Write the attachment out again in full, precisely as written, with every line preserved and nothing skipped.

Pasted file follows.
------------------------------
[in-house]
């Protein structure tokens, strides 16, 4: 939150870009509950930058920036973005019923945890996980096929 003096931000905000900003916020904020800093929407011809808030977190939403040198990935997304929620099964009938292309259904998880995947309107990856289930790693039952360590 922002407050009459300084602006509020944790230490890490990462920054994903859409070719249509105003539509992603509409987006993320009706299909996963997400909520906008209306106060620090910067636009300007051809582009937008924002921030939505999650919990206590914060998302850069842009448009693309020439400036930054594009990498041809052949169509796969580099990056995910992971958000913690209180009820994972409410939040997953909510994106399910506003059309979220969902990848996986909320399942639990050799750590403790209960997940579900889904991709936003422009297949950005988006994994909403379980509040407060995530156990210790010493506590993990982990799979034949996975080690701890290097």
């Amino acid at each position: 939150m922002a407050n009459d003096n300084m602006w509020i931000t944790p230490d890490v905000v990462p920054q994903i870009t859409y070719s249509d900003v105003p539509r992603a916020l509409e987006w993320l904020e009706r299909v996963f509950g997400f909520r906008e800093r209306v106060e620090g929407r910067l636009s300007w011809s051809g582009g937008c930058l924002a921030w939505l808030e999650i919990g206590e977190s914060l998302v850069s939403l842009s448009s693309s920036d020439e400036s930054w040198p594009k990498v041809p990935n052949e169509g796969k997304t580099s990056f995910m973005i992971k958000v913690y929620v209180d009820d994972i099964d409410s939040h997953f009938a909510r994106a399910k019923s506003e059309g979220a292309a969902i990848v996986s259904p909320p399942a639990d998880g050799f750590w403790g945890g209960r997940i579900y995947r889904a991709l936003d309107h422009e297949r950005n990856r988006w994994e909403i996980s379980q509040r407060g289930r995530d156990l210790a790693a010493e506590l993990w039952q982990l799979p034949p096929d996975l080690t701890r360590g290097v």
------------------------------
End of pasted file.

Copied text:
[in-house]
């Protein structure tokens, strides 16, 4: 939150870009509950930058920036973005019923945890996980096929 003096931000905000900003916020904020800093929407011809808030977190939403040198990935997304929620099964009938292309259904998880995947309107990856289930790693039952360590 922002407050009459300084602006509020944790230490890490990462920054994903859409070719249509105003539509992603509409987006993320009706299909996963997400909520906008209306106060620090910067636009300007051809582009937008924002921030939505999650919990206590914060998302850069842009448009693309020439400036930054594009990498041809052949169509796969580099990056995910992971958000913690209180009820994972409410939040997953909510994106399910506003059309979220969902990848996986909320399942639990050799750590403790209960997940579900889904991709936003422009297949950005988006994994909403379980509040407060995530156990210790010493506590993990982990799979034949996975080690701890290097």
């Amino acid at each position: 939150m922002a407050n009459d003096n300084m602006w509020i931000t944790p230490d890490v905000v990462p920054q994903i870009t859409y070719s249509d900003v105003p539509r992603a916020l509409e987006w993320l904020e009706r299909v996963f509950g997400f909520r906008e800093r209306v106060e620090g929407r910067l636009s300007w011809s051809g582009g937008c930058l924002a921030w939505l808030e999650i919990g206590e977190s914060l998302v850069s939403l842009s448009s693309s920036d020439e400036s930054w040198p594009k990498v041809p990935n052949e169509g796969k997304t580099s990056f995910m973005i992971k958000v913690y929620v209180d009820d994972i099964d409410s939040h997953f009938a909510r994106a399910k019923s506003e059309g979220a292309a969902i990848v996986s259904p909320p399942a639990d998880g050799f750590w403790g945890g209960r997940i579900y995947r889904a991709l936003d309107h422009e297949r950005n990856r988006w994994e909403i996980s379980q509040r407060g289930r995530d156990l210790a790693a010493e506590l993990w039952q982990l799979p034949p096929d996975l080690t701890r360590g290097v």